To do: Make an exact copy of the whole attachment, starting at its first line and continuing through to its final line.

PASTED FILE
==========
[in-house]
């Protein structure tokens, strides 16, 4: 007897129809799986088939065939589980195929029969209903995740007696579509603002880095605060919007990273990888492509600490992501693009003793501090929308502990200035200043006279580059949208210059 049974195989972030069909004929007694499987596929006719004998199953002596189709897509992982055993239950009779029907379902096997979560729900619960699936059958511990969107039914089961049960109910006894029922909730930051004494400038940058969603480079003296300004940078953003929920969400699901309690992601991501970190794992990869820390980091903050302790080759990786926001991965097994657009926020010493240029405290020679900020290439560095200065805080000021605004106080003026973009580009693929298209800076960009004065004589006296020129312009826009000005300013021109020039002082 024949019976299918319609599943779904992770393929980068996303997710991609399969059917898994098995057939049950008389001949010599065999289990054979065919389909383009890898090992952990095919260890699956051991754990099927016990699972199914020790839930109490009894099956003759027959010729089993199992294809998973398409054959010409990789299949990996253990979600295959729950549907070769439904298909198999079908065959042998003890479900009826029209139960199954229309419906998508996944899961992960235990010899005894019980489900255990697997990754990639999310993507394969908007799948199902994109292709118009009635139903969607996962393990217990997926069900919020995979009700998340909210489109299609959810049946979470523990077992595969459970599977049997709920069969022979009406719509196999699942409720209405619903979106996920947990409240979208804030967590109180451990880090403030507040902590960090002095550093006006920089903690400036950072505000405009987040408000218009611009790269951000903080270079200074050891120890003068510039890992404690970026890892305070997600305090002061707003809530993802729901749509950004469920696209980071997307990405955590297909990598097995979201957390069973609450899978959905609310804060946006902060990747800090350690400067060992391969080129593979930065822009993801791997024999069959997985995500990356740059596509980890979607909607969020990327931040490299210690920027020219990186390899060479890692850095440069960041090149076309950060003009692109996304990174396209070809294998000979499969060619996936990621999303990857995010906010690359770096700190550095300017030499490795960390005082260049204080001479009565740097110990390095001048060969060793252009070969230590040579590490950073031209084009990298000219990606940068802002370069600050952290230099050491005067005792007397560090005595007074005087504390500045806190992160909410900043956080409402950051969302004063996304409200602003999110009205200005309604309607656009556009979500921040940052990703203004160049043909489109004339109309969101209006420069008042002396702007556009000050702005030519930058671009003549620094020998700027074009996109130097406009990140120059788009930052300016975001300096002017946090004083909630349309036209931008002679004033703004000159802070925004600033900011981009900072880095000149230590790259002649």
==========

[in-house]
């Protein structure tokens, strides 16, 4: 007897129809799986088939065939589980195929029969209903995740007696579509603002880095605060919007990273990888492509600490992501693009003793501090929308502990200035200043006279580059949208210059 049974195989972030069909004929007694499987596929006719004998199953002596189709897509992982055993239950009779029907379902096997979560729900619960699936059958511990969107039914089961049960109910006894029922909730930051004494400038940058969603480079003296300004940078953003929920969400699901309690992601991501970190794992990869820390980091903050302790080759990786926001991965097994657009926020010493240029405290020679900020290439560095200065805080000021605004106080003026973009580009693929298209800076960009004065004589006296020129312009826009000005300013021109020039002082 024949019976299918319609599943779904992770393929980068996303997710991609399969059917898994098995057939049950008389001949010599065999289990054979065919389909383009890898090992952990095919260890699956051991754990099927016990699972199914020790839930109490009894099956003759027959010729089993199992294809998973398409054959010409990789299949990996253990979600295959729950549907070769439904298909198999079908065959042998003890479900009826029209139960199954229309419906998508996944899961992960235990010899005894019980489900255990697997990754990639999310993507394969908007799948199902994109292709118009009635139903969607996962393990217990997926069900919020995979009700998340909210489109299609959810049946979470523990077992595969459970599977049997709920069969022979009406719509196999699942409720209405619903979106996920947990409240979208804030967590109180451990880090403030507040902590960090002095550093006006920089903690400036950072505000405009987040408000218009611009790269951000903080270079200074050891120890003068510039890992404690970026890892305070997600305090002061707003809530993802729901749509950004469920696209980071997307990405955590297909990598097995979201957390069973609450899978959905609310804060946006902060990747800090350690400067060992391969080129593979930065822009993801791997024999069959997985995500990356740059596509980890979607909607969020990327931040490299210690920027020219990186390899060479890692850095440069960041090149076309950060003009692109996304990174396209070809294998000979499969060619996936990621999303990857995010906010690359770096700190550095300017030499490795960390005082260049204080001479009565740097110990390095001048060969060793252009070969230590040579590490950073031209084009990298000219990606940068802002370069600050952290230099050491005067005792007397560090005595007074005087504390500045806190992160909410900043956080409402950051969302004063996304409200602003999110009205200005309604309607656009556009979500921040940052990703203004160049043909489109004339109309969101209006420069008042002396702007556009000050702005030519930058671009003549620094020998700027074009996109130097406009990140120059788009930052300016975001300096002017946090004083909630349309036209931008002679004033703004000159802070925004600033900011981009900072880095000149230590790259002649």